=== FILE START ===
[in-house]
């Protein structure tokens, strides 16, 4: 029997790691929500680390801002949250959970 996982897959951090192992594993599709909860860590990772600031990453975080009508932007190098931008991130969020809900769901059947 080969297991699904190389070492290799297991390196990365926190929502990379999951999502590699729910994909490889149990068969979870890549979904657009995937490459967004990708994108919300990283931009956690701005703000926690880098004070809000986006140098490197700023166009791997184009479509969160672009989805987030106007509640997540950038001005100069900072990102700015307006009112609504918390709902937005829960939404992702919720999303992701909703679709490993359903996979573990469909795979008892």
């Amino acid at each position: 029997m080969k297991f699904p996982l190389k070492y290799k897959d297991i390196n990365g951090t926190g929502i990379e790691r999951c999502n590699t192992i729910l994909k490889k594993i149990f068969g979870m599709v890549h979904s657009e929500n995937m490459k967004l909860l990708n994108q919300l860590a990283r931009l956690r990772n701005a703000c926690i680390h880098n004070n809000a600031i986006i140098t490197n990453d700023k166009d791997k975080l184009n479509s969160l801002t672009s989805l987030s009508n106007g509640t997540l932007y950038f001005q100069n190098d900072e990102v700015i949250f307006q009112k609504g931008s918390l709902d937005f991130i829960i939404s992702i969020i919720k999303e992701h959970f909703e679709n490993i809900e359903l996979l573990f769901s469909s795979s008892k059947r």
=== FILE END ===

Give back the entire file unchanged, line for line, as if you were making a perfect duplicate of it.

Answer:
[in-house]
């Protein structure tokens, strides 16, 4: 029997790691929500680390801002949250959970 996982897959951090192992594993599709909860860590990772600031990453975080009508932007190098931008991130969020809900769901059947 080969297991699904190389070492290799297991390196990365926190929502990379999951999502590699729910994909490889149990068969979870890549979904657009995937490459967004990708994108919300990283931009956690701005703000926690880098004070809000986006140098490197700023166009791997184009479509969160672009989805987030106007509640997540950038001005100069900072990102700015307006009112609504918390709902937005829960939404992702919720999303992701909703679709490993359903996979573990469909795979008892």
């Amino acid at each position: 029997m080969k297991f699904p996982l190389k070492y290799k897959d297991i390196n990365g951090t926190g929502i990379e790691r999951c999502n590699t192992i729910l994909k490889k594993i149990f068969g979870m599709v890549h979904s657009e929500n995937m490459k967004l909860l990708n994108q919300l860590a990283r931009l956690r990772n701005a703000c926690i680390h880098n004070n809000a600031i986006i140098t490197n990453d700023k166009d791997k975080l184009n479509s969160l801002t672009s989805l987030s009508n106007g509640t997540l932007y950038f001005q100069n190098d900072e990102v700015i949250f307006q009112k609504g931008s918390l709902d937005f991130i829960i939404s992702i969020i919720k999303e992701h959970f909703e679709n490993i809900e359903l996979l573990f769901s469909s795979s008892k059947r």